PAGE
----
terms do not differ from those of the previous contract, you will not be
entitled to claim redundancy. This also applies if you refuse such an offer
If you accept an offer in writing from your employer for a new and different
contract which will take effect within 4 weeks of the ending of the previous
contract, you will not be entitled to claim redundancy. Equally, if you refuse
such an offer unreasonably, you will lose your right to a redundancy payment.
Your justifiable refusal of an offer of alternative work, followed by
dismissal, may, depending on the circumstances, entitle you to seek statutory
redundancy or make a claim for unfair dismissal.
Any offer of alternative work should be given to you in writing and you are
entitled to full information concerning the details of the offer.
Notice from the employer
You are entitled to a minimum of 2 weeks' written notice of redundancy. This
notice period goes up depending on the period of service.
|Period of service
|Between 2-5 years
|Between 5-10 years
|Between 10-15 years
|Over 15 years
Notice when on lay-off or short time: If you have been laid
off or put on short-time work, this means that your contract of employment is
temporarily suspended. If your employer then decides to make you redundant, he
or she must re-activate your contract in order to dismiss you on grounds of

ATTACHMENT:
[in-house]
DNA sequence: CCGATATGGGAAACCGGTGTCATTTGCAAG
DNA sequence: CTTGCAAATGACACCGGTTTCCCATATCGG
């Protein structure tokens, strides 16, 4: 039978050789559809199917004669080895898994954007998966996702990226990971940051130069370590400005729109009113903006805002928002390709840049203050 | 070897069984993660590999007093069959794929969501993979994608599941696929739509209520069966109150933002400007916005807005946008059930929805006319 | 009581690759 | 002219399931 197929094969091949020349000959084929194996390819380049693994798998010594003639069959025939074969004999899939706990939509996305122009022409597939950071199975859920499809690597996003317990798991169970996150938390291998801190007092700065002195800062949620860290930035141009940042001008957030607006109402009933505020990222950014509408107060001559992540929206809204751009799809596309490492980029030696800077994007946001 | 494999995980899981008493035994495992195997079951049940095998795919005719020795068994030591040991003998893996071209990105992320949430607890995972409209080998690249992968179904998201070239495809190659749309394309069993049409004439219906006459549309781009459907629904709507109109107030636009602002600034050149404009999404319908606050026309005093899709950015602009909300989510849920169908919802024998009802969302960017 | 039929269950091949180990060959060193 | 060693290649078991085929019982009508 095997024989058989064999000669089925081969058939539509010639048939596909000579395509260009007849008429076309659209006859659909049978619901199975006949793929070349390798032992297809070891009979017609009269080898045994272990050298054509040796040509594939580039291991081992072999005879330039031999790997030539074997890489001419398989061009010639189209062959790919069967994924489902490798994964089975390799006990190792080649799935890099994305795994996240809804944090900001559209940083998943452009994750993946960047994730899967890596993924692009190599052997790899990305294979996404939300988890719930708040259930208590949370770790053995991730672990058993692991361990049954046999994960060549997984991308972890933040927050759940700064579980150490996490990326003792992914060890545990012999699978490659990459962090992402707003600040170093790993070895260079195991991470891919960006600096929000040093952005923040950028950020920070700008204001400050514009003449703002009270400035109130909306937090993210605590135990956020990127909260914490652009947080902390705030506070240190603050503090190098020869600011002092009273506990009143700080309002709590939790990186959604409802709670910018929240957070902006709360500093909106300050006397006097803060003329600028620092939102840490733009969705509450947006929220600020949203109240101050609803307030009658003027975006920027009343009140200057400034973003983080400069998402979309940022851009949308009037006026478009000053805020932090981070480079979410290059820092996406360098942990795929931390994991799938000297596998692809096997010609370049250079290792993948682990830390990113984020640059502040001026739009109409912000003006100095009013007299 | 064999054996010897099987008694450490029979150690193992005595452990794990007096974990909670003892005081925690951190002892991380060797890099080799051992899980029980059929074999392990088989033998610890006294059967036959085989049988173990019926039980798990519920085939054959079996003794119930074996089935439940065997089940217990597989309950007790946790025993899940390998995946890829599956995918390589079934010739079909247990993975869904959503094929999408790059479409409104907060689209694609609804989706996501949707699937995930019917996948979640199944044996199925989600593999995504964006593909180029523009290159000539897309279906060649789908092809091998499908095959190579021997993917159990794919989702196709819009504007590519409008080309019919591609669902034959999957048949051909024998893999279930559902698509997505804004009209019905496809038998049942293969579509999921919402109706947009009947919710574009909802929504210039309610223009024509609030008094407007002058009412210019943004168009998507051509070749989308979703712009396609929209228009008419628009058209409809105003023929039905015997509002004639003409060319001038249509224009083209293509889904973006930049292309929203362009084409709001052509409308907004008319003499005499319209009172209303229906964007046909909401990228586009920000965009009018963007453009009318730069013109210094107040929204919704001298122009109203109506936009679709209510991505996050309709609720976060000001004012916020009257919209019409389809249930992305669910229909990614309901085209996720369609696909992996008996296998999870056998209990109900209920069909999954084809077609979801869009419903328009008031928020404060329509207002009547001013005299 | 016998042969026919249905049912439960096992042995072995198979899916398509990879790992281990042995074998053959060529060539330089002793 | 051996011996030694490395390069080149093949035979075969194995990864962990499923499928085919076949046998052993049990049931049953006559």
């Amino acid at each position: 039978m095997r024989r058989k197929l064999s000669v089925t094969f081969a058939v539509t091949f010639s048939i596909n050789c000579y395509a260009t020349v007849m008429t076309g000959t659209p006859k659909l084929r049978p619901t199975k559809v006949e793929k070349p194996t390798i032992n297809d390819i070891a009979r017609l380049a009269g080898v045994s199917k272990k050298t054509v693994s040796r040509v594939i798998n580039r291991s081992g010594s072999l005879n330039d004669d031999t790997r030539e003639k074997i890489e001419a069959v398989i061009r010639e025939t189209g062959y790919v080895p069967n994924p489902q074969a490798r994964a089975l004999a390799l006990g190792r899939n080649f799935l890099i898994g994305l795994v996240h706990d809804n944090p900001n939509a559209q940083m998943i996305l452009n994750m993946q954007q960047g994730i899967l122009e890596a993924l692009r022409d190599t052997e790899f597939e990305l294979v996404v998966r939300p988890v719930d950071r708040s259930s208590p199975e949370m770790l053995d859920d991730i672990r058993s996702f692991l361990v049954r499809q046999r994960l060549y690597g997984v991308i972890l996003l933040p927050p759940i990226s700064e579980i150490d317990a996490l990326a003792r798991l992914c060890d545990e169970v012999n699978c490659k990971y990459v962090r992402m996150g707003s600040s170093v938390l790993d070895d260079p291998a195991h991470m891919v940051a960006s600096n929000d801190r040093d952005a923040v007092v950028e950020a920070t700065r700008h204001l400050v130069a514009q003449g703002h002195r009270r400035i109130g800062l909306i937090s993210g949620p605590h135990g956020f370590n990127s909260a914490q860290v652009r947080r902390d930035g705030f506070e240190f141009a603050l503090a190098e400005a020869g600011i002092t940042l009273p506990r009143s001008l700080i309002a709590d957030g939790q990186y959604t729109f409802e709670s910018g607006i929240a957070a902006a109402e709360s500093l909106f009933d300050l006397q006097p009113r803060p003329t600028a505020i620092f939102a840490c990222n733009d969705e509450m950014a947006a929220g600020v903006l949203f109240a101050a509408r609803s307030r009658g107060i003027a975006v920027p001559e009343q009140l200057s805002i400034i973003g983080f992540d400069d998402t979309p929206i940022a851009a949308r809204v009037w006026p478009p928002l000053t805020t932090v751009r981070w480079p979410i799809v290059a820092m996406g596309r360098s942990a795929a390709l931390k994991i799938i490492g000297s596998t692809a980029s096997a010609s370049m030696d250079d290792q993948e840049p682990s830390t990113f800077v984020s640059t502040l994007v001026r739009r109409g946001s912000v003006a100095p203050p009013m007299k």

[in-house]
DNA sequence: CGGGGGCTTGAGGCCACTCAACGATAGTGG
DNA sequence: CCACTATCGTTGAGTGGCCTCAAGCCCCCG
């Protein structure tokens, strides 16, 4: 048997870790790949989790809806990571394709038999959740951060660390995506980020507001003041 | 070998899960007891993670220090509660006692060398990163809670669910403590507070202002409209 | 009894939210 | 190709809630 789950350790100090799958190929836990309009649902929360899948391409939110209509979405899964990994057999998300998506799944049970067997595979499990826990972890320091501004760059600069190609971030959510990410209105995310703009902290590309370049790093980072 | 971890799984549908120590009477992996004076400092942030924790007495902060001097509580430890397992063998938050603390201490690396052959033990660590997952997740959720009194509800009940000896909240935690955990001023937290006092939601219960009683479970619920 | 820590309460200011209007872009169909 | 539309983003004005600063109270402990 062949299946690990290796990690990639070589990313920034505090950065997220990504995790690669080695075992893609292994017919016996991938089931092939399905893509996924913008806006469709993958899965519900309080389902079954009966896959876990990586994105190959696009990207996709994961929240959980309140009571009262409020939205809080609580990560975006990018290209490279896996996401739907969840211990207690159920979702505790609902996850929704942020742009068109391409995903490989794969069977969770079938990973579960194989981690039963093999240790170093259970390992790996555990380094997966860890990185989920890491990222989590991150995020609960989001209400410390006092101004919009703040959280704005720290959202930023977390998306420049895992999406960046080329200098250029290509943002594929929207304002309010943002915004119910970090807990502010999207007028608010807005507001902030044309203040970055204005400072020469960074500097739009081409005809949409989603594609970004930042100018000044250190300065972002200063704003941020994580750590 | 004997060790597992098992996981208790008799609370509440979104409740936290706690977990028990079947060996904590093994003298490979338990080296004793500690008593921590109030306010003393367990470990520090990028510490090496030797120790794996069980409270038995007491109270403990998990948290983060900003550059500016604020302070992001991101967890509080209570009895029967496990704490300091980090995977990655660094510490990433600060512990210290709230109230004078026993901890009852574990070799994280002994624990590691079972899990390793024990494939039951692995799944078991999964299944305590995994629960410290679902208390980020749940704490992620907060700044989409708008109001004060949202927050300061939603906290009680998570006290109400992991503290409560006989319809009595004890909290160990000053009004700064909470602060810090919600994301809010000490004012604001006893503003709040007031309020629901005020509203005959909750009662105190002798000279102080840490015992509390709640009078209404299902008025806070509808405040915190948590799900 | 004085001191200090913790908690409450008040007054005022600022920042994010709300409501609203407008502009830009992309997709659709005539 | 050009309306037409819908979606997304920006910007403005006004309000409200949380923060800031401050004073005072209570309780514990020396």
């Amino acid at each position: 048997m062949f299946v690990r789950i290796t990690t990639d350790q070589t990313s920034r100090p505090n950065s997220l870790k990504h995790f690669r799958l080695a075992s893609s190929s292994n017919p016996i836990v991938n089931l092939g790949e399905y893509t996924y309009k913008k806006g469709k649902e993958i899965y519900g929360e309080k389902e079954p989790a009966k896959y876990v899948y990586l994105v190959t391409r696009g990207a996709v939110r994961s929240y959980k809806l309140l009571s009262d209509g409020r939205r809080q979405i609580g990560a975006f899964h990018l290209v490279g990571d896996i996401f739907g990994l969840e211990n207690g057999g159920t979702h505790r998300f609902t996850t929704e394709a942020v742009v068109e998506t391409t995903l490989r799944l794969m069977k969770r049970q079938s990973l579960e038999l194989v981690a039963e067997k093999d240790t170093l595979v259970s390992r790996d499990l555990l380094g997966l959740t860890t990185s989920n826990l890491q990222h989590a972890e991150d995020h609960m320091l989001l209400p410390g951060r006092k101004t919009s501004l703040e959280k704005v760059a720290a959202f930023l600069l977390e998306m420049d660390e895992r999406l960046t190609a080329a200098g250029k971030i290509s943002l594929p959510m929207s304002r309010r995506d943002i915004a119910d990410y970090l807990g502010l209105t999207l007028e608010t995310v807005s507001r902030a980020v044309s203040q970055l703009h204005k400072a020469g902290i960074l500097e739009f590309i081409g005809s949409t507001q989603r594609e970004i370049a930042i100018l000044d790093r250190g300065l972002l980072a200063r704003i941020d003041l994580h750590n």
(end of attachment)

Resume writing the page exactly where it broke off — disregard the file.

redundancy. When your employer gives notice of redundancy you are entitled to
the full notice period. If you are made redundant and you are not required to
work out your notice you are entitled to payment in lieu of notice which is
your normal pay for that notice period.
For example, if you have been on short-time work and your employer then
makes you redundant your payment in lieu of notice is based on the hours of
work in your contract of employment, not on the short-time hours of work.
If you are being made redundant, you are entitled to reasonable paid time
off in order to look for a new job. This right is set down in law in Section
7 of the Redundancy Payments Act, 1979. (You should note that while the
Redundancy Acts have been amended a number of times the provisions as set down
in 1979 for time off, still remain in force today.)
You are entitled to any holidays that are outstanding or payment in lieu of
Leaving before your notice expires
Between receiving your notice of redundancy and the date your employment
ends, you may give your employer notice that you wish to leave before the end